Chlorofluorocarbon evidence for rapid ventilation of the Ross Sea
- Author(s): Trumbore, SE
- Jacobs, SS
- Smethie, WM
- et al.
Published Web Locationhttps://doi.org/10.1016/0198-0149(91)90022-8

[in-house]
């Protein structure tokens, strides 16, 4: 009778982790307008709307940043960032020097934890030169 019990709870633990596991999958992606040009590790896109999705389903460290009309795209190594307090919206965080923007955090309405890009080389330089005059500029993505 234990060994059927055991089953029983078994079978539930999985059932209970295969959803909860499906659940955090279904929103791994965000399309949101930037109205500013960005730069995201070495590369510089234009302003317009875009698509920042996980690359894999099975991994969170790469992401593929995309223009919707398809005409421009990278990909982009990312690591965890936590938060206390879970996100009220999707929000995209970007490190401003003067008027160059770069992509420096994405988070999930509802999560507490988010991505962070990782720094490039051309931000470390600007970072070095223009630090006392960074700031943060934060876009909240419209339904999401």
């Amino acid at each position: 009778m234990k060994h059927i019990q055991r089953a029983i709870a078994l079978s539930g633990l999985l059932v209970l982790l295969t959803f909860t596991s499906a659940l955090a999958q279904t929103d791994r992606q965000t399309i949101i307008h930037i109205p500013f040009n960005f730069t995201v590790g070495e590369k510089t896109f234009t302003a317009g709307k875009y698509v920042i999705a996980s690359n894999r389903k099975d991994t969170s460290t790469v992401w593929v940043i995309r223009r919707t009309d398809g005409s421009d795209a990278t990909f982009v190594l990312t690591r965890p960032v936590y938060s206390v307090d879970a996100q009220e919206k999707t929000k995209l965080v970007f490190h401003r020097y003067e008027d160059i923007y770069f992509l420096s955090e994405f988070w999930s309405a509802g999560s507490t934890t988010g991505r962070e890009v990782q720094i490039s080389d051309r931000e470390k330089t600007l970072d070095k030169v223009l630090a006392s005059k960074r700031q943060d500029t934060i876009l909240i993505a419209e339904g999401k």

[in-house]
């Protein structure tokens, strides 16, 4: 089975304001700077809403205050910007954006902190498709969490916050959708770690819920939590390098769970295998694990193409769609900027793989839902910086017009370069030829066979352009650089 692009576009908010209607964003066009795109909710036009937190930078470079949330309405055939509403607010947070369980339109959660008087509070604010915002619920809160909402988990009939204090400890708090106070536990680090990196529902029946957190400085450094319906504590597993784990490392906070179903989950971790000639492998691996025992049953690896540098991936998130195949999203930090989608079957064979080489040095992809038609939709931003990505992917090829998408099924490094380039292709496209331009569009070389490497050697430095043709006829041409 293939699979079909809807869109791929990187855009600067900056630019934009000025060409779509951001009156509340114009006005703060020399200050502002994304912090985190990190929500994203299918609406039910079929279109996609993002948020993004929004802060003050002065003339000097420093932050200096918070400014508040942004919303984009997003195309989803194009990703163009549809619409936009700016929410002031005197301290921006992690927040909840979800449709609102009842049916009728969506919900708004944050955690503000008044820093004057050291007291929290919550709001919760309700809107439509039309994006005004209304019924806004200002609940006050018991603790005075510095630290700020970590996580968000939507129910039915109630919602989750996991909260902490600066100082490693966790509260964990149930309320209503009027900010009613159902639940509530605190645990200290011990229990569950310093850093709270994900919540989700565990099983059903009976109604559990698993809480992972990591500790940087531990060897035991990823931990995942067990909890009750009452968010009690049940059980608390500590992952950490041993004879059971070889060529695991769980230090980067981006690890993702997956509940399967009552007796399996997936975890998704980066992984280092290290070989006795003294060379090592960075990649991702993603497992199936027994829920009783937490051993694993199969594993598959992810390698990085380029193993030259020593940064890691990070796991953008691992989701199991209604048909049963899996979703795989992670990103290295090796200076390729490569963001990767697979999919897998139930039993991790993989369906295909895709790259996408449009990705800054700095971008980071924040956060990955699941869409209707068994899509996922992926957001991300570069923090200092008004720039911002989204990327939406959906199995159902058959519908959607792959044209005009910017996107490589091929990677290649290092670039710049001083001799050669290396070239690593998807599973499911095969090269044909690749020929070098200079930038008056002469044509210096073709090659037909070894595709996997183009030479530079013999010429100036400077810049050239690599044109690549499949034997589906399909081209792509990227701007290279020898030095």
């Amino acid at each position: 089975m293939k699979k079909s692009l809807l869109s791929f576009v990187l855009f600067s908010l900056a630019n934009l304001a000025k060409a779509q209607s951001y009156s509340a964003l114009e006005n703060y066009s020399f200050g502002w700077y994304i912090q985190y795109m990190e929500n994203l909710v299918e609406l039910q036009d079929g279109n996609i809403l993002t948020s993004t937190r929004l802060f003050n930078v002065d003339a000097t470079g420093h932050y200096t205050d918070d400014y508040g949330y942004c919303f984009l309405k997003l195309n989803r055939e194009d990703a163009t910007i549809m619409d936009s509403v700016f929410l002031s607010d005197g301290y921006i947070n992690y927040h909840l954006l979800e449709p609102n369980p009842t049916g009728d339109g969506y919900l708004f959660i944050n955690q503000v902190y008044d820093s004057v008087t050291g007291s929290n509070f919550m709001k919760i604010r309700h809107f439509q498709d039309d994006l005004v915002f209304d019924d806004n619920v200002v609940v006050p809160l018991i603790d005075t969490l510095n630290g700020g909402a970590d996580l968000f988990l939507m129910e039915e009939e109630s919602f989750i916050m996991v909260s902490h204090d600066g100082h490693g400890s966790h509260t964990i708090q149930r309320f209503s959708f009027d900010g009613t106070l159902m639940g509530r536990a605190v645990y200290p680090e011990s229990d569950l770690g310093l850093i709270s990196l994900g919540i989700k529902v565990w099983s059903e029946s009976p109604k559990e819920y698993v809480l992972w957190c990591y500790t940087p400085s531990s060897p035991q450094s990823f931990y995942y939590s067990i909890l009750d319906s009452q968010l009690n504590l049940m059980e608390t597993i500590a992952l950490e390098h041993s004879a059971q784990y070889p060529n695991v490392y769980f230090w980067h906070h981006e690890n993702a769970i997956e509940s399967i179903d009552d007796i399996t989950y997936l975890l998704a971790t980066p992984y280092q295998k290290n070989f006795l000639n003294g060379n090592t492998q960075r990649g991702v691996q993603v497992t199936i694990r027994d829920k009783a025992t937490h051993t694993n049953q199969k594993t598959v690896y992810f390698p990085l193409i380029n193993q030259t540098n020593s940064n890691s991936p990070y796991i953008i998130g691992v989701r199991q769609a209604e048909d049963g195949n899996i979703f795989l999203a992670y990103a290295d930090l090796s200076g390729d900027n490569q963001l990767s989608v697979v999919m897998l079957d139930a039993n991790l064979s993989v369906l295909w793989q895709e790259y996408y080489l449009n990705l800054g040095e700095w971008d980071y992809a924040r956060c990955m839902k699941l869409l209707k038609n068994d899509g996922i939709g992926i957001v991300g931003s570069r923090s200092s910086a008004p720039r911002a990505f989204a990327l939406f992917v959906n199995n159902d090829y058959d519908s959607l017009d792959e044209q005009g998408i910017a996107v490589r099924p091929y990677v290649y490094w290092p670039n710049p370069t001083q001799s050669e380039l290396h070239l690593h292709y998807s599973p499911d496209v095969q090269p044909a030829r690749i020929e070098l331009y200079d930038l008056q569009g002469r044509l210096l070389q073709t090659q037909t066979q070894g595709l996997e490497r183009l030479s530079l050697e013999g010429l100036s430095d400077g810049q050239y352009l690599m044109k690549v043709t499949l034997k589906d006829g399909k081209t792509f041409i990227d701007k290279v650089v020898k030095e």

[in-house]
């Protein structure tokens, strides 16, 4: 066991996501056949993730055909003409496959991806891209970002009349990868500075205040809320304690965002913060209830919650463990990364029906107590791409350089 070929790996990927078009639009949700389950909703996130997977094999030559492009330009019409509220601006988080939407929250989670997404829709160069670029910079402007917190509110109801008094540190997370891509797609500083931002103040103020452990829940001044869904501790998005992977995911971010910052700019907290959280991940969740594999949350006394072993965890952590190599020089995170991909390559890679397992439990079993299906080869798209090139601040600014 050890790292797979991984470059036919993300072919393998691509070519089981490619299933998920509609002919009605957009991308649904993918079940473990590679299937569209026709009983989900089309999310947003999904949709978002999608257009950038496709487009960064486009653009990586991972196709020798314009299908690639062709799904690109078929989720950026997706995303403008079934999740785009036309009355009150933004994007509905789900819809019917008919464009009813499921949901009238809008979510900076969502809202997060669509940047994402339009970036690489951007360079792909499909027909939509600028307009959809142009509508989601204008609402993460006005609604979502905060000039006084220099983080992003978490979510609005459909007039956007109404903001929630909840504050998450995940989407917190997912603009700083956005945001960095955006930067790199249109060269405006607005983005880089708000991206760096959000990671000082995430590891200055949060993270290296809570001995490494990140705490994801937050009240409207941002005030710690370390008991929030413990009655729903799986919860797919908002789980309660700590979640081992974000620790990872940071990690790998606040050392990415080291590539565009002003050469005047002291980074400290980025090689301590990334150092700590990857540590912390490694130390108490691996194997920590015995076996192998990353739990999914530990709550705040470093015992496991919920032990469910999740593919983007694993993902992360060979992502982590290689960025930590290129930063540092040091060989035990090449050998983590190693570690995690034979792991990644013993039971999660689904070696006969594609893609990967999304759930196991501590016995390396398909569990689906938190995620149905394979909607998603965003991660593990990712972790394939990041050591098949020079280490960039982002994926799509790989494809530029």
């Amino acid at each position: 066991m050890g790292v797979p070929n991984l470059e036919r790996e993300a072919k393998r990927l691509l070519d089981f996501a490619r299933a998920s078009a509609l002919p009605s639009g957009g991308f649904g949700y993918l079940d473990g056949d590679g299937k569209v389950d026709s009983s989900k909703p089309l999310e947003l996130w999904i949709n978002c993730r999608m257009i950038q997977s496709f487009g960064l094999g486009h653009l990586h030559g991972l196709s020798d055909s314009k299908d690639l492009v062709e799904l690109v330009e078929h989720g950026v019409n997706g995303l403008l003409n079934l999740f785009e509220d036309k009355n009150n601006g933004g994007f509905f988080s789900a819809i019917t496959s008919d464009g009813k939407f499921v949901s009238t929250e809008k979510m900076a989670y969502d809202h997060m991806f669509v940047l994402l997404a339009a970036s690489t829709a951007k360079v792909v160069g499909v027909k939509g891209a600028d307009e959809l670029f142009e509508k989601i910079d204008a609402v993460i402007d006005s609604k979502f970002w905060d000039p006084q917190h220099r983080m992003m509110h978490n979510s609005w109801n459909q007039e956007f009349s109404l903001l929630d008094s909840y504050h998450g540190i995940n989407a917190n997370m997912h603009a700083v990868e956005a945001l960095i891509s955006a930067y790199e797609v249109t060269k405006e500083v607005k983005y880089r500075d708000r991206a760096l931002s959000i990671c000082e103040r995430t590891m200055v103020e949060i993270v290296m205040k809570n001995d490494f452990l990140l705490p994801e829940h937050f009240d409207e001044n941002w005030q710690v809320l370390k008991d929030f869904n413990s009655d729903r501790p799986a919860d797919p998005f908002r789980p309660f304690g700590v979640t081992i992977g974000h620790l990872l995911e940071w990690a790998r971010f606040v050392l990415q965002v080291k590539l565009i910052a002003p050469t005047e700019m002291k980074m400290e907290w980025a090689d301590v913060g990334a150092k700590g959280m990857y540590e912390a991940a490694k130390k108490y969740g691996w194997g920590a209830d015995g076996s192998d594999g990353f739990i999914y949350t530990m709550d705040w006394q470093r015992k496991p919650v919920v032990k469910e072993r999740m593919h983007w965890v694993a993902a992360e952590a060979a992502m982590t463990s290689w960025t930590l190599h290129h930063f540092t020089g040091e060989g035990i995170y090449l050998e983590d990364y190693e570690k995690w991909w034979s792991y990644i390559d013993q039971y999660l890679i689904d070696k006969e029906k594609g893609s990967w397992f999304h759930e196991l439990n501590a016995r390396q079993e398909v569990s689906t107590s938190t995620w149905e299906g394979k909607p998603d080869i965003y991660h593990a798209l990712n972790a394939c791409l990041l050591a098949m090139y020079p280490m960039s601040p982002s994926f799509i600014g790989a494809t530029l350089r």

Chlorofluorocarbon (CFC)-12 and -11 (CF2Cl2 and CFCl3) measurements were made in seawater on the Ross Sea continental shelf and adjacent slope region in 1984. Concentrations of CFC-12 and CFC-11 in Ross Sea continental shelf water averaged nearly half that of saturated surface water. Circumpolar Deep Water within 50 km of the Ross Sea continental shelf also contained measureable CFC-12 and CFC-11, but an order of magnitude less than shelf waters. CFC-12 and CFC-11 concentrations in the deep water overlying the continental slope increased with depth, indicating recent ventilation and bottom water formation near the continental shelf. Several water masses on the continental shelf that are commonly distinguished on the basis of temperature and salinity characteristics also varied in CFC content, and thus in their modes and rates of ventilation and renewal. A time-dependent model reproducing the 1984 sub-surface shelf water CFC concentrations demonstrates the relative importance of mixed layer entrainment, gas exchange through leads in the winter sea ice field, and mixing with source waters derived from the Circumpolar Deep Water. Model results show that mixed layer entrainment at the beginning of winter is the dominant process ventilating sub-surface shelf water in the eastern Ross Sea, while western shelf waters also require significant gas exchange during winter. Shelf water residence time can only be constrained by the model and available data to 10 years, but most probable values are ∼2.5 years in the eastern Ross Sea and ∼4 years in the western Ross Sea. CFC concentrations in water which has circulated beneath and has been modified by the Ross Ice Shelf indicate that the transformation time from High Salinity Shelf Water to Ice Shelf Water can be as short as 3.5 years. With reasonable oxygen consumption and nutrient regeneration rates, the balance of ventilation and mixing processes that reproduced observed shelf water CFC-12 concentrations also can account for observed oxygen and nitrate levels, if the western surface waters are undersaturated by ∼10% at entrainment. © 1991.